The Usage of Imagery in the Poem My Papa’s Waltz

April 27, 2022 by Essay Writer

We enter the poem through the son’s comic memory of his drunken father dancing with him, but as we move deeper into the poem it becomes clear that the perspective of the child having grown up remembering this occasion long after his father has died.

The phrase ‘But I hung on like death’ is not spoken in a child’s voice – it is, rather, the voice of the child having grown into an adult, capable of abstraction, now looking back and trying to reenter the scene when he danced with his father. The son is recalling clinging to his father’s leg as soon as he gets home and being waltzed, (scraping his head on a buckle, or belt) every time his father missed a stepped. At the point, when his dad misses a stage in his waltz, the kid’s ear rubs against his dad’s belt clasp because, well, the dad is also drunk. This detail additionally demonstrates that the kid is very little. The alcoholic aspect of the story is the separation between the man and his child. The reader gets the idea that he hasn’t seen his father all day because he has whiskey on his breath, (it is enough to make him dizzy) which probably suggests he worked all day and went to the bar.

The pans clattering (diction of violence) is not an abusive act, but another aspect of the drunken waltz, as the father is getting him and stumbling around the kitchen, with his son clinging to his leg all the while. Words like ‘battered’, ‘knuckle’, and ‘beat’ may indicate abuse, but really these words are to describe that the father is hard working, (the poem probably takes place in the early 50’s because the mother doesn’t say anything, just is reserved in the fact that her husband came home drunk). The mother’s differentiating articulation is evident in the utilization of the words “countenance” or face and “unfrown”, with their adjusted, long vowel sounds.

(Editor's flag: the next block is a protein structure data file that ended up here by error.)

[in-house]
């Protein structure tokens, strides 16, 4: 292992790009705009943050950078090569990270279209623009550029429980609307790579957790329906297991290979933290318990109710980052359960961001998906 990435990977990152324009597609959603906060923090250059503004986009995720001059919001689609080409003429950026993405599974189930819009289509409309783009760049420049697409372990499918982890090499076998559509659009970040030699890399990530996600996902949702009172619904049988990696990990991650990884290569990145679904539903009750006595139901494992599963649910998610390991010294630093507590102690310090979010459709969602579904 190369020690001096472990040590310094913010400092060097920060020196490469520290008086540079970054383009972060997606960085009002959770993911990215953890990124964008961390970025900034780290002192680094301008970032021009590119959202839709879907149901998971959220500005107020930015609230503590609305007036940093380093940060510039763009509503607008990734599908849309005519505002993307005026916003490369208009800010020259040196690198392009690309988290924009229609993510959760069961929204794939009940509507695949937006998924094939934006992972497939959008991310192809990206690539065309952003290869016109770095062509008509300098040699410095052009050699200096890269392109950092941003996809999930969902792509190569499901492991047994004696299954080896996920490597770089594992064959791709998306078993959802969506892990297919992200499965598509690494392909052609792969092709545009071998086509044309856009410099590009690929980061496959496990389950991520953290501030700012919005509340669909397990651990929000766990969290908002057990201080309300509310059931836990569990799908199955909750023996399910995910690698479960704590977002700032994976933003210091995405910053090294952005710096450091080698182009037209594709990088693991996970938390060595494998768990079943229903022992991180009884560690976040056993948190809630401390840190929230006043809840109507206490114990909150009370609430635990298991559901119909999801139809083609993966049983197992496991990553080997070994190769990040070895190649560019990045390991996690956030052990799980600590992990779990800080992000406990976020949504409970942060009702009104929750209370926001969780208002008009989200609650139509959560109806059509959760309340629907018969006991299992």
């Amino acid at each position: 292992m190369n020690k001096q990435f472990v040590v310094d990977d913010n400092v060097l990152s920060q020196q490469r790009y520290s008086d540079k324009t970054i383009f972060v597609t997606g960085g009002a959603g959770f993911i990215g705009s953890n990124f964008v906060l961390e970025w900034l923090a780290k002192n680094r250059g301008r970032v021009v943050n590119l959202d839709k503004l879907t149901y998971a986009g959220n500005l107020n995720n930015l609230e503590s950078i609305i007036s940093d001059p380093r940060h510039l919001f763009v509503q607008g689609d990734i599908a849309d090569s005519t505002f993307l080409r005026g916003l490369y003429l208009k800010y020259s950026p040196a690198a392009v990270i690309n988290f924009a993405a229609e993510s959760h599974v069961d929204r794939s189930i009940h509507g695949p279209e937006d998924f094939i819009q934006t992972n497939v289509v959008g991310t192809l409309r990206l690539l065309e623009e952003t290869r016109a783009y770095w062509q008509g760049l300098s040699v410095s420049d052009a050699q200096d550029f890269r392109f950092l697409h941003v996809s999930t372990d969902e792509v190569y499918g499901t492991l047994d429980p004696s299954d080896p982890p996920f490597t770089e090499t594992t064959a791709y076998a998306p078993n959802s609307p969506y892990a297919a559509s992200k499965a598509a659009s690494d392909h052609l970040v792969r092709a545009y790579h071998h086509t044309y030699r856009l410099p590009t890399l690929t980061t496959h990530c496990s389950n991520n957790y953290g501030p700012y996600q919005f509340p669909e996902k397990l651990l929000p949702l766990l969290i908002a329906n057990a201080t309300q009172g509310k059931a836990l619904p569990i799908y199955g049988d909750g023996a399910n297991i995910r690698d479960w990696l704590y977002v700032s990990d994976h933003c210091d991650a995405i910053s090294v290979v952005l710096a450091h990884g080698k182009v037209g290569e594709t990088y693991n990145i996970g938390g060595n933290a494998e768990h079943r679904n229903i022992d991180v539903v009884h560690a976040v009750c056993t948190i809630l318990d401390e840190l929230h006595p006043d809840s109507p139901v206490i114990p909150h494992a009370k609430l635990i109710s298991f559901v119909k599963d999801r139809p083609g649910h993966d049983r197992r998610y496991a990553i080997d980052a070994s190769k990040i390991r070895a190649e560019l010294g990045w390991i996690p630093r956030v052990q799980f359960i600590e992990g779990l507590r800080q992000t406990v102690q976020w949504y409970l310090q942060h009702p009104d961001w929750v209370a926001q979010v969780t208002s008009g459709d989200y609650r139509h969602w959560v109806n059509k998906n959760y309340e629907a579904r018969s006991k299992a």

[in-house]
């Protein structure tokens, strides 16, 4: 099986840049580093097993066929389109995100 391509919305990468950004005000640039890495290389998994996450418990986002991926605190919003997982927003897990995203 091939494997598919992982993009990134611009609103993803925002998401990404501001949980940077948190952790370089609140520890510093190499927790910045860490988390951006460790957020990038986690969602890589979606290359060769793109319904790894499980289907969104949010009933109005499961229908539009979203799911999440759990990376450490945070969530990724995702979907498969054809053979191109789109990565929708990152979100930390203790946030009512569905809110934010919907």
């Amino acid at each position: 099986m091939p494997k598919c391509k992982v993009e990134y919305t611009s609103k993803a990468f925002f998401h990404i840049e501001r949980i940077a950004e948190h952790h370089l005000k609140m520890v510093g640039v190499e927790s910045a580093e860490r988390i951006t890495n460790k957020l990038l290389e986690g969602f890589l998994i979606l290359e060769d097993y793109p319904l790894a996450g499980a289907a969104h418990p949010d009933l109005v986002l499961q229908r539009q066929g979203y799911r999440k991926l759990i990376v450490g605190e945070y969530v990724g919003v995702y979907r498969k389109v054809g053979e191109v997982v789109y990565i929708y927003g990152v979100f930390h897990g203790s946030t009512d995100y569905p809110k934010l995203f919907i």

The utilization of the word face and unfrown is abnormal. The previous alludes to the mother’s outward appearance, the latter is not an appropriate word. The man is dedicated, needs a touch of fun with his child, yet when the local scene ends up muddled, the mother ends up displeased, maybe somewhat irritated. The son, be that as it may, is not loose and prepared for rest, since to endure the ‘waltz,’ he has needed to ‘stick’ to his dad’s shirt; he keeps on doing as such as he is diverted to bed. We sympathize with the sticking kid who is generally taken care of by the tipsy dad.

However, inside that move is a trace of edginess and an entire heap of dread. From the son’s viewpoint, the ‘waltz’ has been something to endure, not to appreciate. The poem is sad, it shows the story of a hardworking man with a family. He works all day, is stressed so he drinks, and barely sees his son and wife, because like the waltz, his life is circular.


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